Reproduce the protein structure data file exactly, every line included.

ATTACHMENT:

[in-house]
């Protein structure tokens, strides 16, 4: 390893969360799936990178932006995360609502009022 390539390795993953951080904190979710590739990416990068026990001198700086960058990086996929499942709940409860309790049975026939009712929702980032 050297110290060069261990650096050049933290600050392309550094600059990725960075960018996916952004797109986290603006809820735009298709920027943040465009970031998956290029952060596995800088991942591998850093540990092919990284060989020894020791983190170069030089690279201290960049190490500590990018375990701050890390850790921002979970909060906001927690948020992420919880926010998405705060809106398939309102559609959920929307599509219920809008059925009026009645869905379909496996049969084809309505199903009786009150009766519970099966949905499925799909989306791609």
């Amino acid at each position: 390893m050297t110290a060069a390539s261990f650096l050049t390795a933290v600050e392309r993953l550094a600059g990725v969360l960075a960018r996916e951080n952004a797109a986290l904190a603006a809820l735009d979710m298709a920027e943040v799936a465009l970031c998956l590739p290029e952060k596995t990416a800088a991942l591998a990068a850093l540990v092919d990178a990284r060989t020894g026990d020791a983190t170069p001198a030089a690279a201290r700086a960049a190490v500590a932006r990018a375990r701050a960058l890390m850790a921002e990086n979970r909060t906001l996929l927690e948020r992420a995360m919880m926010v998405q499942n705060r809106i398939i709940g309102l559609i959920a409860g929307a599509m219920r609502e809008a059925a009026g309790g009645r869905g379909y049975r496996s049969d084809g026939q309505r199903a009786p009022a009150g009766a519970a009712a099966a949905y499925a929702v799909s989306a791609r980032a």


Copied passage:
[in-house]
């Protein structure tokens, strides 16, 4: 390893969360799936990178932006995360609502009022 390539390795993953951080904190979710590739990416990068026990001198700086960058990086996929499942709940409860309790049975026939009712929702980032 050297110290060069261990650096050049933290600050392309550094600059990725960075960018996916952004797109986290603006809820735009298709920027943040465009970031998956290029952060596995800088991942591998850093540990092919990284060989020894020791983190170069030089690279201290960049190490500590990018375990701050890390850790921002979970909060906001927690948020992420919880926010998405705060809106398939309102559609959920929307599509219920809008059925009026009645869905379909496996049969084809309505199903009786009150009766519970099966949905499925799909989306791609």
């Amino acid at each position: 390893m050297t110290a060069a390539s261990f650096l050049t390795a933290v600050e392309r993953l550094a600059g990725v969360l960075a960018r996916e951080n952004a797109a986290l904190a603006a809820l735009d979710m298709a920027e943040v799936a465009l970031c998956l590739p290029e952060k596995t990416a800088a991942l591998a990068a850093l540990v092919d990178a990284r060989t020894g026990d020791a983190t170069p001198a030089a690279a201290r700086a960049a190490v500590a932006r990018a375990r701050a960058l890390m850790a921002e990086n979970r909060t906001l996929l927690e948020r992420a995360m919880m926010v998405q499942n705060r809106i398939i709940g309102l559609i959920a409860g929307a599509m219920r609502e809008a059925a009026g309790g009645r869905g379909y049975r496996s049969d084809g026939q309505r199903a009786p009022a009150g009766a519970a009712a099966a949905y499925a929702v799909s989306a791609r980032a």